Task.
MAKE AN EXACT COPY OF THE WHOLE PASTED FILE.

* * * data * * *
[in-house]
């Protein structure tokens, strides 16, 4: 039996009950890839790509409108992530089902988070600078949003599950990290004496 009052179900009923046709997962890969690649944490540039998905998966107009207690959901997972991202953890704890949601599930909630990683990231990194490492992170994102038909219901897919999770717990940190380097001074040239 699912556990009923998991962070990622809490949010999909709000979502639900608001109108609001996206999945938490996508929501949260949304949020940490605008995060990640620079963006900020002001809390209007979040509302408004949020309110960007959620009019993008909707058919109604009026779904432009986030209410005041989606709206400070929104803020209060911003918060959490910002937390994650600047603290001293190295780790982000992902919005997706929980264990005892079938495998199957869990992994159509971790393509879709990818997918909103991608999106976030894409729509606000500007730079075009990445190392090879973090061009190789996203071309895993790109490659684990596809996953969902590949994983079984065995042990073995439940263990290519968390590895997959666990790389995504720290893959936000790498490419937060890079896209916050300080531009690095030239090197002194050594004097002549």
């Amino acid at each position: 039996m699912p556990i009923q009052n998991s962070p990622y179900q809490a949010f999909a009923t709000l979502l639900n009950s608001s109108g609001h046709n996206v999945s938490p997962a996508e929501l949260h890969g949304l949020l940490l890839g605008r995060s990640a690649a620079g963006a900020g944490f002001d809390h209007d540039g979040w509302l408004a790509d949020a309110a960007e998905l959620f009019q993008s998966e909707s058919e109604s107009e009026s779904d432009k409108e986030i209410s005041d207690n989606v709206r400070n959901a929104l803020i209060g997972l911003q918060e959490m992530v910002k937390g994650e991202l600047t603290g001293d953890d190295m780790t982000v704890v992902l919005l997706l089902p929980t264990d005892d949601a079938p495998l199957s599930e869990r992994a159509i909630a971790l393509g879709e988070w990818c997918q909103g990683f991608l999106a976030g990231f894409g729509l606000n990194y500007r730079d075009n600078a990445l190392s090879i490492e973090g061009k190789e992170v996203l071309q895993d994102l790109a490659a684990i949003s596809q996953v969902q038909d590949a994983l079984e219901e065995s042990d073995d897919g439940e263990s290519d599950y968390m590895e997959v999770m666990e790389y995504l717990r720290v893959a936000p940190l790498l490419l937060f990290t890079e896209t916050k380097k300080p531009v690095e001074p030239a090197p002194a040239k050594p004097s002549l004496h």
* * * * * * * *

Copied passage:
[in-house]
């Protein structure tokens, strides 16, 4: 039996009950890839790509409108992530089902988070600078949003599950990290004496 009052179900009923046709997962890969690649944490540039998905998966107009207690959901997972991202953890704890949601599930909630990683990231990194490492992170994102038909219901897919999770717990940190380097001074040239 699912556990009923998991962070990622809490949010999909709000979502639900608001109108609001996206999945938490996508929501949260949304949020940490605008995060990640620079963006900020002001809390209007979040509302408004949020309110960007959620009019993008909707058919109604009026779904432009986030209410005041989606709206400070929104803020209060911003918060959490910002937390994650600047603290001293190295780790982000992902919005997706929980264990005892079938495998199957869990992994159509971790393509879709990818997918909103991608999106976030894409729509606000500007730079075009990445190392090879973090061009190789996203071309895993790109490659684990596809996953969902590949994983079984065995042990073995439940263990290519968390590895997959666990790389995504720290893959936000790498490419937060890079896209916050300080531009690095030239090197002194050594004097002549």
């Amino acid at each position: 039996m699912p556990i009923q009052n998991s962070p990622y179900q809490a949010f999909a009923t709000l979502l639900n009950s608001s109108g609001h046709n996206v999945s938490p997962a996508e929501l949260h890969g949304l949020l940490l890839g605008r995060s990640a690649a620079g963006a900020g944490f002001d809390h209007d540039g979040w509302l408004a790509d949020a309110a960007e998905l959620f009019q993008s998966e909707s058919e109604s107009e009026s779904d432009k409108e986030i209410s005041d207690n989606v709206r400070n959901a929104l803020i209060g997972l911003q918060e959490m992530v910002k937390g994650e991202l600047t603290g001293d953890d190295m780790t982000v704890v992902l919005l997706l089902p929980t264990d005892d949601a079938p495998l199957s599930e869990r992994a159509i909630a971790l393509g879709e988070w990818c997918q909103g990683f991608l999106a976030g990231f894409g729509l606000n990194y500007r730079d075009n600078a990445l190392s090879i490492e973090g061009k190789e992170v996203l071309q895993d994102l790109a490659a684990i949003s596809q996953v969902q038909d590949a994983l079984e219901e065995s042990d073995d897919g439940e263990s290519d599950y968390m590895e997959v999770m666990e790389y995504l717990r720290v893959a936000p940190l790498l490419l937060f990290t890079e896209t916050k380097k300080p531009v690095e001074p030239a090197p002194a040239k050594p004097s002549l004496h």